Photographer John McCombe and wife Cheryl dreamed of growing old in their two-storey Southshore villa.
Their life on Rockinghorse Rd was closely tied to four generations of family, an enviable water's-edge location and a community with a small-town feel.
McCombe, 69, says there wasn't a black mark in their idyllic existence. It took just 53 seconds for everything to change as the magnitude 6.3 earthquake shattered their house, their business, and their lives.
"In an instant all our dreams were wiped. We both thought we would be buried in Canterbury. There was just nothing in our plans that would see us ever moving back to the North Island."
Despite liquefaction and fracture lines running through their crippled home, the pair were loath to quit the southern city.
"We survived the February quake and knew that we would have to leave our dream home so we planned to build a new home on the same site.
"Then the June quake occurred and that traumatised members of our family. It was almost like the straw that broke the camel's back."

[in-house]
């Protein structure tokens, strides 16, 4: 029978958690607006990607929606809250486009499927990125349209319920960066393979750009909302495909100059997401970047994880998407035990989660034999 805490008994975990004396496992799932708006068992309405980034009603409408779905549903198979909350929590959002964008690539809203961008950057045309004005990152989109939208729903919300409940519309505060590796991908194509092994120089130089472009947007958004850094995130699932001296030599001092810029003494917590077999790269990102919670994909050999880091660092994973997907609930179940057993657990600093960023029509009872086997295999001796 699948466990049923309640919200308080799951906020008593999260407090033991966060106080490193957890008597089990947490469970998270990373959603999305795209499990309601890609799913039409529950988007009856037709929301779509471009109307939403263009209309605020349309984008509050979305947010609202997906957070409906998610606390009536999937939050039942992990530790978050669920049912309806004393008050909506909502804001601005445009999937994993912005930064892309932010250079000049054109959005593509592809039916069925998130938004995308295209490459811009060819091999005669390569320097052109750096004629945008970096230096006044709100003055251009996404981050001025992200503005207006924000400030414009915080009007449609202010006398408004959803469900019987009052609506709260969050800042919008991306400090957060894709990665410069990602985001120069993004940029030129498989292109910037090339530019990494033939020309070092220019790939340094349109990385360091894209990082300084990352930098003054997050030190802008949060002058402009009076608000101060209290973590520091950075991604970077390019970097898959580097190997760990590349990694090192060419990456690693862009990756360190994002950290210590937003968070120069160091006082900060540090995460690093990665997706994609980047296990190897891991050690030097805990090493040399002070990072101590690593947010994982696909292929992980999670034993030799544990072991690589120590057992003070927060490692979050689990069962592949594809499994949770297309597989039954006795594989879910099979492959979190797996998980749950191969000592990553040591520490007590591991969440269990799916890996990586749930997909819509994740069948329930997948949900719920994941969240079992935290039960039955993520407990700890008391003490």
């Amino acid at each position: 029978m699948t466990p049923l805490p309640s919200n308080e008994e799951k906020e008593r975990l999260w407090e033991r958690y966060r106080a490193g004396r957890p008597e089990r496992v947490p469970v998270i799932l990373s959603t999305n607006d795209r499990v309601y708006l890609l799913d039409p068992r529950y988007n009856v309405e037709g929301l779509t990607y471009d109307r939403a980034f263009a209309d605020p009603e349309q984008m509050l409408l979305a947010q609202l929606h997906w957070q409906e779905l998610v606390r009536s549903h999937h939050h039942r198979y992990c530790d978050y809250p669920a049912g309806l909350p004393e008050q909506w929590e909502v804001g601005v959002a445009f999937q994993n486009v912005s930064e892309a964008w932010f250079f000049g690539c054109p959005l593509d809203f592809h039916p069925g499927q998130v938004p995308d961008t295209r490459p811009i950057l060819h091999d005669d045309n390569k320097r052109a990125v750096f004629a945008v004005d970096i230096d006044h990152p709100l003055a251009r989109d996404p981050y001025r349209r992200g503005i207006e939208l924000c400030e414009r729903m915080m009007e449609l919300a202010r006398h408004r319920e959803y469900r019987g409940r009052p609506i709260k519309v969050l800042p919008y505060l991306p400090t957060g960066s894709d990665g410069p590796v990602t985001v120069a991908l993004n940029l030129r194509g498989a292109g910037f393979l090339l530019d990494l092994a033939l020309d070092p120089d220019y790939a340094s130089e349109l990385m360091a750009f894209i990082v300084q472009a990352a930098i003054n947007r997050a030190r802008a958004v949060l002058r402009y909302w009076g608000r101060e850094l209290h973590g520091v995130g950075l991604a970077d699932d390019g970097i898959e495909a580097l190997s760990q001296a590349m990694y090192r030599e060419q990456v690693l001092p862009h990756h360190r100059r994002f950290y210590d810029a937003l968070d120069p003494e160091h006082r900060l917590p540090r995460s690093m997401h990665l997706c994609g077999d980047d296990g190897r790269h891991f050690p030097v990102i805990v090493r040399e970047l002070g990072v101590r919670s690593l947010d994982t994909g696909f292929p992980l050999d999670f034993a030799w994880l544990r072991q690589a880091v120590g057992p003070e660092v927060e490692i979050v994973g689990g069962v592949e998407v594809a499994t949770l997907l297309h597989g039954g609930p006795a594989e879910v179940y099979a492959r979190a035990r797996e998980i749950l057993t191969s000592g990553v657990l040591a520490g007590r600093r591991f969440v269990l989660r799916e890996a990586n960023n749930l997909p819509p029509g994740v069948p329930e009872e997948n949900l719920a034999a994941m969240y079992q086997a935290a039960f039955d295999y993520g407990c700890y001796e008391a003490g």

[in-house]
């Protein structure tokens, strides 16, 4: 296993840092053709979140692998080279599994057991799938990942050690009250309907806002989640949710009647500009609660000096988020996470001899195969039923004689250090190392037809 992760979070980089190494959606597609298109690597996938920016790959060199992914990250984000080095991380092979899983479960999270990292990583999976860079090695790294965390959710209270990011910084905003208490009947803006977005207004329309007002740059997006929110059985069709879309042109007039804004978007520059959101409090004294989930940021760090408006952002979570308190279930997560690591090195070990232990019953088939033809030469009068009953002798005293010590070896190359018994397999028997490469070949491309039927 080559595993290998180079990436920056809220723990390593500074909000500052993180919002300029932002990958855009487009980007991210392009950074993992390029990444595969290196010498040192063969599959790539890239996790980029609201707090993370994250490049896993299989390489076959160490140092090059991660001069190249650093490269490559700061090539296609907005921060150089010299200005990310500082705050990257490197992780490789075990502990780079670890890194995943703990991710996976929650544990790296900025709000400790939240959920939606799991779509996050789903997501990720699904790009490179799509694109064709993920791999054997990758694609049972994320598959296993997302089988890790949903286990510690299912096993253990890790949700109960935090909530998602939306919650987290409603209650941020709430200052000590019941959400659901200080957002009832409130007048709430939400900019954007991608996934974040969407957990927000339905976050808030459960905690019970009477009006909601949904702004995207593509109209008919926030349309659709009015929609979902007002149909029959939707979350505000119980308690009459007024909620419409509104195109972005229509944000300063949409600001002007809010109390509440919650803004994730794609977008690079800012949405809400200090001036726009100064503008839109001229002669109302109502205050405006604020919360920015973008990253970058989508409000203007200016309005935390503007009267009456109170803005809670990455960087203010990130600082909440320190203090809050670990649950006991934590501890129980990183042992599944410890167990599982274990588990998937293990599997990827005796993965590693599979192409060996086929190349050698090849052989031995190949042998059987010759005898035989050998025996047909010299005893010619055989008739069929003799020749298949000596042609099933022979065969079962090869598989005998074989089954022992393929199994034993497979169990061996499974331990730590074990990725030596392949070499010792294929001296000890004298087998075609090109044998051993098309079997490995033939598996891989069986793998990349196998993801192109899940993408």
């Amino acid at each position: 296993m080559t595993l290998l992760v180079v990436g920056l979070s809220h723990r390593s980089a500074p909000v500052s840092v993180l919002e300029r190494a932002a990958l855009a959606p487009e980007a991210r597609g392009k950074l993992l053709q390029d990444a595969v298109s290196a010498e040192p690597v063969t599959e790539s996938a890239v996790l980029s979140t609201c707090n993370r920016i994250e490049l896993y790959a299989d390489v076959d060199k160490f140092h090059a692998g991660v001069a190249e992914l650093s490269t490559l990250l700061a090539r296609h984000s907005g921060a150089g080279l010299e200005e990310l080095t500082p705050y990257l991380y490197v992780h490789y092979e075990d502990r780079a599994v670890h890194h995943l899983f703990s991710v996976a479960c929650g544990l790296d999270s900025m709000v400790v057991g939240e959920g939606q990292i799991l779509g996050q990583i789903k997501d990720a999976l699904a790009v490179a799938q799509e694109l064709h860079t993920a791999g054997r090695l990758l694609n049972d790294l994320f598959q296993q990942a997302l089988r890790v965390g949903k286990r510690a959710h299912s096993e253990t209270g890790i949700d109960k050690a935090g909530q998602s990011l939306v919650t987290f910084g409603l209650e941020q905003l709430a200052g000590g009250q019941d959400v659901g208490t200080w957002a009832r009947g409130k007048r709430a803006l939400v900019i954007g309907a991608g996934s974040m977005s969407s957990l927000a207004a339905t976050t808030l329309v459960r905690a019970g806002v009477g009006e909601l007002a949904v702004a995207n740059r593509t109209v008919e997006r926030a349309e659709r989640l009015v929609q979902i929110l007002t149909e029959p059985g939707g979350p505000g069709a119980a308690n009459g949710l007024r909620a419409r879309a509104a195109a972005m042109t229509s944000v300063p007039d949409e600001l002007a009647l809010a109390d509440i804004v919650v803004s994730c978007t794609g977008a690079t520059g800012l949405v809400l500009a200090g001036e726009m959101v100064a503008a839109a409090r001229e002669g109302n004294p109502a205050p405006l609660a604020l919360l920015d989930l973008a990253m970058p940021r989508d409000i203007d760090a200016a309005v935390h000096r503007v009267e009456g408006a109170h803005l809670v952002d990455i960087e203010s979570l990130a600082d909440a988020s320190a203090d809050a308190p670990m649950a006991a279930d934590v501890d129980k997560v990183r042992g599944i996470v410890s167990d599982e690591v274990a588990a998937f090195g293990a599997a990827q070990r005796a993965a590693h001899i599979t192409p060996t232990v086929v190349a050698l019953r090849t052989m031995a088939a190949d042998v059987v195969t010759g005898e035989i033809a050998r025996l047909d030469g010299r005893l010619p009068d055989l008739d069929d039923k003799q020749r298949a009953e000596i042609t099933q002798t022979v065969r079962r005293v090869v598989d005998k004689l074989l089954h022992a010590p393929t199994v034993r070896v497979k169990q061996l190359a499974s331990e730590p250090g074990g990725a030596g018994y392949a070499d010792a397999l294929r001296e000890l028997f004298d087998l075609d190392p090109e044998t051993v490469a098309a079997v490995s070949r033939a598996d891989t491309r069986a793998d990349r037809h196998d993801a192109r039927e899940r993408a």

McCombe says it was during a trip north relocating his elderly father to Thames that they made an impulsive - and life-changing - decision.
He and his wife, 68, spent a night in Whangamata and, on a whim, called a real estate agent to see what their money might fetch in the area.
They only looked at one property. "It was a typical Coromandel morning - beautiful blue skies, the tui were singing and the tide was in - it was straight out of a real estate video.
"We looked at each other and said, 'We'll put an offer in'."
McCombe got on the phone to his insurance company and asked for a settlement on his red-zoned property as soon as possible. The company settled in seven days.
"The rest is history. This August we will have been here four years."
He says the speed of the decision left a few friends and family a bit stunned.